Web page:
what is the neutral colors in a persons face?

what us the neutral colors in the face, and why is it important to mix the colors

Comments

  • For one thing, human flesh, especially Caucasian, is less colorful than is often painted, especially in the beginning stages of learning to paint. Flesh of most races is loosely based on orange (yellow red some say), ranging from very dark to very light. The problem is that it's not THAT orange. Thus, we need a way to tone down our warmer flesh tones.

    One way is to use compliments. Thus, blue will tone down orange, but sometimes, you can spend a lot of time fiddling with the blue/orange mix trying to find the right blend.

    Another way to go about it is to premix a few neutral grays, which can be made from ivory black, white, and something to cut ivory black's tendency to shift toward blue. Two of the best additions for neutrals is raw umber or burnt umber. I mix a neutral black, and then a value 7, 5, and 3. By mixing between these four, I can achieve nearly a full range of neutrals. These can then be mixed with your flesh tones to achieve the delicate tones needed to express flesh.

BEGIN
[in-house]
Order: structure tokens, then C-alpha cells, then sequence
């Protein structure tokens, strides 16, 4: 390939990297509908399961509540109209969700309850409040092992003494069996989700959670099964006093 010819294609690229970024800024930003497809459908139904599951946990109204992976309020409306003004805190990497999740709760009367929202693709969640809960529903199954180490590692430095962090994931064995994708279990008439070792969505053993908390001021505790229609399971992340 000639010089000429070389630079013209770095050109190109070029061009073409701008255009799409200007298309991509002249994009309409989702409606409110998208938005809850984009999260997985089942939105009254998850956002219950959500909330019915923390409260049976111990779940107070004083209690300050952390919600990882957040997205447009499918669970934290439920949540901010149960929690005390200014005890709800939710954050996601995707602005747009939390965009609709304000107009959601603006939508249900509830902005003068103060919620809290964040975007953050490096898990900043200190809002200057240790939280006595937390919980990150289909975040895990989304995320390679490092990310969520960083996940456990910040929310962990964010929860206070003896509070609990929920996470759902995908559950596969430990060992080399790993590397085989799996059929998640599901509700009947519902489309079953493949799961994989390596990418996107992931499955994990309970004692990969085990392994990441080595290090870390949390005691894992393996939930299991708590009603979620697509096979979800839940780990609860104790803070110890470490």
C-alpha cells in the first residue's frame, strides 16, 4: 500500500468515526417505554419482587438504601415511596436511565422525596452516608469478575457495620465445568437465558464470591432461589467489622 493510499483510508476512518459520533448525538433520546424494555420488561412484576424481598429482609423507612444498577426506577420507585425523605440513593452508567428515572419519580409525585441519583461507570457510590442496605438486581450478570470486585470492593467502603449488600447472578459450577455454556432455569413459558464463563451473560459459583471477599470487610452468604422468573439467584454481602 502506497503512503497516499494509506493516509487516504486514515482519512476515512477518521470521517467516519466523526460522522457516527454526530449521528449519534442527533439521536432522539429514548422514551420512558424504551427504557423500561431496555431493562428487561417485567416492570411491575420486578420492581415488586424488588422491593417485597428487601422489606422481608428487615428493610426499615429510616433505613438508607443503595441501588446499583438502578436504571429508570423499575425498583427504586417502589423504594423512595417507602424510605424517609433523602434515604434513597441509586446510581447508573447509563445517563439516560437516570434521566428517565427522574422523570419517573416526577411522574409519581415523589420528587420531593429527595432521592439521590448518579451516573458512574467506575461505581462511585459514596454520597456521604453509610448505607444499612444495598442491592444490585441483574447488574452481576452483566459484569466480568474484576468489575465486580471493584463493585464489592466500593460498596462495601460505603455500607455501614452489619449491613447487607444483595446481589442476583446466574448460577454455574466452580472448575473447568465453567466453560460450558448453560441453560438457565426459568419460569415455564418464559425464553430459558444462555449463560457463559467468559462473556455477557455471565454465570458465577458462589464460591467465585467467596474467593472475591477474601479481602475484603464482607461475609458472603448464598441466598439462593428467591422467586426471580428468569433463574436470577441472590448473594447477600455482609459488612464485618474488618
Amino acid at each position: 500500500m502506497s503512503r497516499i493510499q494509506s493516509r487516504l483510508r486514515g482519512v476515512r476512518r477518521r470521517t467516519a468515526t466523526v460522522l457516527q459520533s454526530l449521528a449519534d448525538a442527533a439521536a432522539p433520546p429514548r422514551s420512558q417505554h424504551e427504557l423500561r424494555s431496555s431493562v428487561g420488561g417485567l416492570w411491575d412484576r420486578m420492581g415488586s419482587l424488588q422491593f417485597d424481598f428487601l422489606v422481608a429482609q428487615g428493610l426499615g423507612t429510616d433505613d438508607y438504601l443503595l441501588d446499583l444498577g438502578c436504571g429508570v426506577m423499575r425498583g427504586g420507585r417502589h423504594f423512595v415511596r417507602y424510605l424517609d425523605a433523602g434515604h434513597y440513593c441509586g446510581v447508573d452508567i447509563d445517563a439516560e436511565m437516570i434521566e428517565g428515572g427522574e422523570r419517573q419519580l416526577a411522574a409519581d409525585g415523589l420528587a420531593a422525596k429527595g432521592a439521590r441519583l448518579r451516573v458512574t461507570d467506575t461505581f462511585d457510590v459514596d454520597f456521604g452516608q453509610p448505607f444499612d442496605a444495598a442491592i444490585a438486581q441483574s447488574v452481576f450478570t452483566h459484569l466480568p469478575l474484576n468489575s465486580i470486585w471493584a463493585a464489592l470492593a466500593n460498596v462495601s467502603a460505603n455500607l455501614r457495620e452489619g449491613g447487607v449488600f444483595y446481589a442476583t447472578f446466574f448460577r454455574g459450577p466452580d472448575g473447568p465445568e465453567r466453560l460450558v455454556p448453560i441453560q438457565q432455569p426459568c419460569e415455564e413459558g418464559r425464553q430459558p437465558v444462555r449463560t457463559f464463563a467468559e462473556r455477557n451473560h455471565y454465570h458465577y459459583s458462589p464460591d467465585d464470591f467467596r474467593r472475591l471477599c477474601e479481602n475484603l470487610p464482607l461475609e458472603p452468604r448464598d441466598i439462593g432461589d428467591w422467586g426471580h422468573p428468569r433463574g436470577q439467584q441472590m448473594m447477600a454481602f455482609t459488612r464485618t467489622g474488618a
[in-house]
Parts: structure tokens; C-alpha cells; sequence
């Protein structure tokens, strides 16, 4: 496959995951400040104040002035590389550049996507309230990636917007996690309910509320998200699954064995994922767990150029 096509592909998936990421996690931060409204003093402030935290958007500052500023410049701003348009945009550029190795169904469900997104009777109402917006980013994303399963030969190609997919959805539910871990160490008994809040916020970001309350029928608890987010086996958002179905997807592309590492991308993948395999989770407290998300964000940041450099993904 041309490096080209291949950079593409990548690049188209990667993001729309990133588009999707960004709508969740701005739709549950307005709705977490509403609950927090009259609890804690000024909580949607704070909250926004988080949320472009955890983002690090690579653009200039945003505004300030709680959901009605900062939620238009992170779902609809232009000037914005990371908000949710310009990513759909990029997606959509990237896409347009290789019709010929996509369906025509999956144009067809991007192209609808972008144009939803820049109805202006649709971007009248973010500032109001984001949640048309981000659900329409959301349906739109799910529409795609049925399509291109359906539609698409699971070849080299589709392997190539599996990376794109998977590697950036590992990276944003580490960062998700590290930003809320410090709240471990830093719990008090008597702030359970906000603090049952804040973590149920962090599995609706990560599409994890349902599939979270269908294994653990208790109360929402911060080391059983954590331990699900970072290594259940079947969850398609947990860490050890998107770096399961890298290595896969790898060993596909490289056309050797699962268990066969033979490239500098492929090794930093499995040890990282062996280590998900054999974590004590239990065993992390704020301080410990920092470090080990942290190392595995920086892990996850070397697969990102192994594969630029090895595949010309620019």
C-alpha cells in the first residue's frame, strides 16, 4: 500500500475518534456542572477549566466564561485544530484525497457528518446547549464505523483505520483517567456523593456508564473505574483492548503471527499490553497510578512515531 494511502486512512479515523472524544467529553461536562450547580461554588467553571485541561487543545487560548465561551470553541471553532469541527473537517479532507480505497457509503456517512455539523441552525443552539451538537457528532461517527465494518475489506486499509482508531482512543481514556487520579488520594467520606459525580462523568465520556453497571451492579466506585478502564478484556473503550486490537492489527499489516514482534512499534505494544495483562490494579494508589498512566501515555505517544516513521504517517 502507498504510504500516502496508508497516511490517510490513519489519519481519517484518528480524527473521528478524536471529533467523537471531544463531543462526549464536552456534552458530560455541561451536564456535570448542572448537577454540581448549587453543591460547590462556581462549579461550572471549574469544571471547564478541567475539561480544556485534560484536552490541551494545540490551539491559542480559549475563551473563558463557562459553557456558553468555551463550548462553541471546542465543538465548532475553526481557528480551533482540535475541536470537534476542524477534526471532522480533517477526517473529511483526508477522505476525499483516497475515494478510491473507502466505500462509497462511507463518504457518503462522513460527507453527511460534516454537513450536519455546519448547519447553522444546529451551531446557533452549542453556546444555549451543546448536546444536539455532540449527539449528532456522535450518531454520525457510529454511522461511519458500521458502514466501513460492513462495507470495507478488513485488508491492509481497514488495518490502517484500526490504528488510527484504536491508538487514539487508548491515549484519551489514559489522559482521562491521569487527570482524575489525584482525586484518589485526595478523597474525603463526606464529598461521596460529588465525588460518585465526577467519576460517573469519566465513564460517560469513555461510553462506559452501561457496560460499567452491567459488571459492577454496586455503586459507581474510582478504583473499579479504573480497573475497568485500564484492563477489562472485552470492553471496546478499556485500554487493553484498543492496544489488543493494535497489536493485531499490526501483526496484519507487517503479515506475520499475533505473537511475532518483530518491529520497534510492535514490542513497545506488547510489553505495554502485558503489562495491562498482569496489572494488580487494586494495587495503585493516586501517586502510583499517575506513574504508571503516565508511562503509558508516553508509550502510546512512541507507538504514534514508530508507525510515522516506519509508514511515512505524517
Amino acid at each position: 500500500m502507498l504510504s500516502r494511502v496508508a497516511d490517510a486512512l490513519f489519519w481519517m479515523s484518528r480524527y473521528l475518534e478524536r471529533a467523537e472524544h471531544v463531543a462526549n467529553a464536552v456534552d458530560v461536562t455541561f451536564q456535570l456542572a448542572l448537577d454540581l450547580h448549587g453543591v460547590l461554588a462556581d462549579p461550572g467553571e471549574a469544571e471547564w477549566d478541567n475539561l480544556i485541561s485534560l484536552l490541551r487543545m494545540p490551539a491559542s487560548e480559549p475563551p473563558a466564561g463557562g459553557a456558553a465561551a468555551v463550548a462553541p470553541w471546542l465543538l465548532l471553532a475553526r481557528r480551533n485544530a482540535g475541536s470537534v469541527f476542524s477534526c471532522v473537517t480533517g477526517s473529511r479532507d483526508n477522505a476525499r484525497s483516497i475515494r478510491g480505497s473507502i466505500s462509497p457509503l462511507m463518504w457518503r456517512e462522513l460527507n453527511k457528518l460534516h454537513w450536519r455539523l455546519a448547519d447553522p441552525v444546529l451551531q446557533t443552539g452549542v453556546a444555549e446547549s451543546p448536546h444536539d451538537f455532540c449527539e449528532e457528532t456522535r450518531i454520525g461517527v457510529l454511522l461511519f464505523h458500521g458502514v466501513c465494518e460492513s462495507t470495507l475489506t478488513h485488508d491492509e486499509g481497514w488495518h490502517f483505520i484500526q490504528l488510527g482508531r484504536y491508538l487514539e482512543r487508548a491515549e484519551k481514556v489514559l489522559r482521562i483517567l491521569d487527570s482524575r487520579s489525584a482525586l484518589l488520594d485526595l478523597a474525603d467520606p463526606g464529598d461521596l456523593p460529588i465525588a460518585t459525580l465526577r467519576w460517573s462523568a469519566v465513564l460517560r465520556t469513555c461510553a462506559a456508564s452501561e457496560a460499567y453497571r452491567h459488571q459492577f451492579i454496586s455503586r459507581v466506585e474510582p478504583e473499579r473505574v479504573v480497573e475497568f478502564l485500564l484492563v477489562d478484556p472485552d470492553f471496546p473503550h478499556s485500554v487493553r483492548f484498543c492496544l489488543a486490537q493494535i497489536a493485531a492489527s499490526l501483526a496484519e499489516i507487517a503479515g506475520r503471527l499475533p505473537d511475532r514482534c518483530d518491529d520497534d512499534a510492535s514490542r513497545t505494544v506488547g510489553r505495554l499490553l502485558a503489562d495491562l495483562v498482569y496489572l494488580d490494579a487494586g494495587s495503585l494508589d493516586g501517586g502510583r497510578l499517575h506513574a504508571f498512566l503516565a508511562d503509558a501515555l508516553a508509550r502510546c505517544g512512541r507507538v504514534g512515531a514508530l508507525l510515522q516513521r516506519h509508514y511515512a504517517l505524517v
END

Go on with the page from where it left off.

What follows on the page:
I know of one well known portrait painter who uses two reds (Indian and Venetian) plus yellow ocher, and a string of neutrals made from ivory black and raw umber. Indian red contains the blue component of flesh, while Venetian contains the orange component . . . effectively using compliments to control tone.

    Also, I think Mark's system of three colors plus burnt umber and white is the most effective I've come across. The way he teaches color mixing takes into account the use of complements automatically.
    CastilloandreKFrancescoLorenzetti
  • thank you broker 12 i understand better thank you for explaining. i realy appreiciate
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